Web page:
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  • 2015LordDClinPsy

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    Embargo ends: 26/09/20

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The experiences of staff supporting people with intellectual disabilities with dementia, death, and bereavement

Research output: ThesisDoctoral Thesis

Unpublished
  • Ailsa Lord
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Publication date2015
Number of pages183
Awarding Institution
Supervisors/Advisors
Publisher
  • Lancaster University
Original languageEnglish

Abstract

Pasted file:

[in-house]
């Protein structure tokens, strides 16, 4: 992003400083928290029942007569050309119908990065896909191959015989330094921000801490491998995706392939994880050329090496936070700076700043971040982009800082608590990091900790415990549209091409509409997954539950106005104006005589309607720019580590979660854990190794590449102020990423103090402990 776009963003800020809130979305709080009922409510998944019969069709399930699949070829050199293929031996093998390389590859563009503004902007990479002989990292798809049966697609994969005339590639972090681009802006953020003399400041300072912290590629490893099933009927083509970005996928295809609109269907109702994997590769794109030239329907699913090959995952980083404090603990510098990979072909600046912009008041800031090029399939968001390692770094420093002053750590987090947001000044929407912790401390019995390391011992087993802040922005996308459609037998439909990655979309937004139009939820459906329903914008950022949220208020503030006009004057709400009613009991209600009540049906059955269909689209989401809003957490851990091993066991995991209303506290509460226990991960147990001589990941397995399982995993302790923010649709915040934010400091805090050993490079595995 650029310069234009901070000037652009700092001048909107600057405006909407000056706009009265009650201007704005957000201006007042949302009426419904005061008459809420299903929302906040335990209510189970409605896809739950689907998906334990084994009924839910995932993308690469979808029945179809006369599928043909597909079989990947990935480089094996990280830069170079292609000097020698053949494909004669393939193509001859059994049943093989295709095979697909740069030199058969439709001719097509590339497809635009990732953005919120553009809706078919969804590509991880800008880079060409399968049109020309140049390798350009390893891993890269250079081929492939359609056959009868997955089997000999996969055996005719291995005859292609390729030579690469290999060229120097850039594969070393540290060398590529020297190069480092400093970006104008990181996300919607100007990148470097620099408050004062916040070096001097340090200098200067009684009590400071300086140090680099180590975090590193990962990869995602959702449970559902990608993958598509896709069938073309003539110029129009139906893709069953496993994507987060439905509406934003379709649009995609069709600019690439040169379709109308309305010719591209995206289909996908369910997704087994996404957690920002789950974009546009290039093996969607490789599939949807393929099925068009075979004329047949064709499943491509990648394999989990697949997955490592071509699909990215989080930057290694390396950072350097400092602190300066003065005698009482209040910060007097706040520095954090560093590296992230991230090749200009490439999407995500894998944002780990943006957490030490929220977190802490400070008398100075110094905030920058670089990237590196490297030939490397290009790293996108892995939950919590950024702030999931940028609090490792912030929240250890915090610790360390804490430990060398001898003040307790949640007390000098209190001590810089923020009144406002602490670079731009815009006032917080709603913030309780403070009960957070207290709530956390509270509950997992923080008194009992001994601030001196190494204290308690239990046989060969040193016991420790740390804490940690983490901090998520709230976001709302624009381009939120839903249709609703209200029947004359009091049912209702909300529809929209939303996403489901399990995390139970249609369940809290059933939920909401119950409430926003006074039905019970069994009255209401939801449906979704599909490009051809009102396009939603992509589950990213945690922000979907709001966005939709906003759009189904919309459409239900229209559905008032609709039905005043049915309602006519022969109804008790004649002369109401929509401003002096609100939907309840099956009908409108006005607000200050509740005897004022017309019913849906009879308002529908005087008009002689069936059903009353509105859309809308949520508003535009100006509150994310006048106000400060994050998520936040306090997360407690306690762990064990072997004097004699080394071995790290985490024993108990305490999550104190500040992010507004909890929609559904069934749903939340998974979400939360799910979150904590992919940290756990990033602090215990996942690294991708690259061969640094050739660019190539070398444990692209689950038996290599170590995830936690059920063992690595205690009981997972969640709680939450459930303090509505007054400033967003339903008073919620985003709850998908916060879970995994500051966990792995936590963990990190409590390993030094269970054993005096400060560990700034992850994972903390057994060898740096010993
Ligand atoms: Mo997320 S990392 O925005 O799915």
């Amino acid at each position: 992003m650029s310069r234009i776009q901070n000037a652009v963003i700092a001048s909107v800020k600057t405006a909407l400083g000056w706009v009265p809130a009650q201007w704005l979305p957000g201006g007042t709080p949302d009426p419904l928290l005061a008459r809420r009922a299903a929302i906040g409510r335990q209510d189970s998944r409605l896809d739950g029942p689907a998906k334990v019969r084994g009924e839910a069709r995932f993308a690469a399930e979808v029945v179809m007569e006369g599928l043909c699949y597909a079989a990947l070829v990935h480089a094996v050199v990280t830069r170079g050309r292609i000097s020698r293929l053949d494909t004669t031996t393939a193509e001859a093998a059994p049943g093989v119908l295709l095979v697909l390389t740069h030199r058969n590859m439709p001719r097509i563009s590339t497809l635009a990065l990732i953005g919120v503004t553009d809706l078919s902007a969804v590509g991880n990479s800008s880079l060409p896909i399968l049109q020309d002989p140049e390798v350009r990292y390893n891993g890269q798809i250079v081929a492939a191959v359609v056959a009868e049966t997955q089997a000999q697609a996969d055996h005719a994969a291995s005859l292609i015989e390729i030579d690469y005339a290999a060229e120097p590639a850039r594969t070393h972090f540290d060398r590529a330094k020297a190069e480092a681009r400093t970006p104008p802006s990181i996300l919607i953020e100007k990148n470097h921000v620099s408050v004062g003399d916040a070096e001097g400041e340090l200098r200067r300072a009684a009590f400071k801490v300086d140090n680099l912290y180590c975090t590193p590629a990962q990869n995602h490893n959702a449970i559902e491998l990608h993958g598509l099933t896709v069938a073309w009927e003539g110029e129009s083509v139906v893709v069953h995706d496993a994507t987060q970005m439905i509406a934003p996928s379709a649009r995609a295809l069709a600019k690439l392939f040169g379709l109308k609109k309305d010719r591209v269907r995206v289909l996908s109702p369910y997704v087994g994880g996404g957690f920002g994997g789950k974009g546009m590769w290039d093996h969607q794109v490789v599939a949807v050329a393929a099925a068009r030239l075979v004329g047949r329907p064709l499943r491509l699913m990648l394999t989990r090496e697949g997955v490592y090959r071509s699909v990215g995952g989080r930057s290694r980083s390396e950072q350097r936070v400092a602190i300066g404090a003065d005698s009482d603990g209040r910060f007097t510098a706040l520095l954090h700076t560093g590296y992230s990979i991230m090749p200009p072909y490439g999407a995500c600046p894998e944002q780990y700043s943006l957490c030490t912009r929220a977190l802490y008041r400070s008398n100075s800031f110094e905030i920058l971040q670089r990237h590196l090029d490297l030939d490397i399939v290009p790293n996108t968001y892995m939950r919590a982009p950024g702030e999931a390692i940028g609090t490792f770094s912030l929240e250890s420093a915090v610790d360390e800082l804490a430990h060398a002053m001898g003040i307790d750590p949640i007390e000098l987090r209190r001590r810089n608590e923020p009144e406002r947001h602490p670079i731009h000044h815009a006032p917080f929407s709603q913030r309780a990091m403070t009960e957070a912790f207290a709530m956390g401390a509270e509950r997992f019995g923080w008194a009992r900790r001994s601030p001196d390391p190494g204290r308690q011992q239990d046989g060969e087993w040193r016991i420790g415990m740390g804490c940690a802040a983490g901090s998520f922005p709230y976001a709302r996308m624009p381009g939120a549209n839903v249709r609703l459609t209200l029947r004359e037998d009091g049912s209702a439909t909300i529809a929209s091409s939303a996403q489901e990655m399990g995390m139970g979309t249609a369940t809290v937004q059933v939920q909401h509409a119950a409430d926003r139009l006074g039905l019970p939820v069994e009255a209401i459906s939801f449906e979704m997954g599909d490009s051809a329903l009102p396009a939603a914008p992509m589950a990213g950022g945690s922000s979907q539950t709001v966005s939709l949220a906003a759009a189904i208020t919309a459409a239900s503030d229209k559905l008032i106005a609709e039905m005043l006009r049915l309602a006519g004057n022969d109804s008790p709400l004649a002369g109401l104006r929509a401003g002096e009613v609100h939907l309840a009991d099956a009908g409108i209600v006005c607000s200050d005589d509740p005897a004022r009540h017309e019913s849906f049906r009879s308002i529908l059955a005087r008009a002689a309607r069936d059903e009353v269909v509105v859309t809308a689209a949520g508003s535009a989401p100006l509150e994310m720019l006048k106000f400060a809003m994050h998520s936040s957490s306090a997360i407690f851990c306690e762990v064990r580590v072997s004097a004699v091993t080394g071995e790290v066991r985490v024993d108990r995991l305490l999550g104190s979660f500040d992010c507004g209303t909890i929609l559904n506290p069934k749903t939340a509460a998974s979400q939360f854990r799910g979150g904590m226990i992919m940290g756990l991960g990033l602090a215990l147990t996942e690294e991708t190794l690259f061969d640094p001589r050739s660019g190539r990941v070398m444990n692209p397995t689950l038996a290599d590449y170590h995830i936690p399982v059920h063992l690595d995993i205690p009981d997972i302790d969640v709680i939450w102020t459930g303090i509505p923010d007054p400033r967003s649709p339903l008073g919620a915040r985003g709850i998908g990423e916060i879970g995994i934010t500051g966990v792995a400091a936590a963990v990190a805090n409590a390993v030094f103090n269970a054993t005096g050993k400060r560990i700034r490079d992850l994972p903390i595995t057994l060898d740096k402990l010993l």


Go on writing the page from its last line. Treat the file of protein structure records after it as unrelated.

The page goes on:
This thesis is divided into three sections. The first section comprises a literature review, which aimed to understand the experiences of staff in supporting clients with intellectual disabilities with issues of death, dying, and bereavement. A metasynthesis was conducted to review 13 papers meeting the inclusion criteria. Three themes were developed: (1) Talking about death is hard: Negotiating the uncertainty in death, dying, and bereavement; (2) The commitment to promoting a “good death”; and (3) The grief behind the professional mask. An overarching theme, “A cautious silence: The taboo of death,” was also developed. The taboo culture surrounding death in intellectual disability services is discussed in relation to relevant literature, and clinical recommendations are offered. The second section, a research paper, explores the experiences of ten paid staff who have supported a person with an intellectual disability and dementia within a supported living setting. An interpretative phenomenological analysis was used. Four themes were developed: (1) The value of the pre-existing relationship to paid staff as dementia progresses; (2) Finding ways to connect when reciprocity has gone; (3) Resisting dementia “creeping in” and taking control; and (4) The stronger the pre-existing relationship, the greater the emotional cost of dementia. The findings support previous research, suggesting that intellectual disability services are well-placed to support people with intellectual disabilities with dementia, due to staff’s in-depth knowledge and well-established relationships. However, the findings also highlighted the emotional cost of this role to staff. Recommendations for clinical practice and ideas for further research have been offered. In the final section, the critical appraisal, I offer my reflections on the process of conducting the aforementioned research with paid staff supporting people with intellectual disabilities and dementia. I explore the process of developing the research idea, and reflect on the emotional nature of the topic.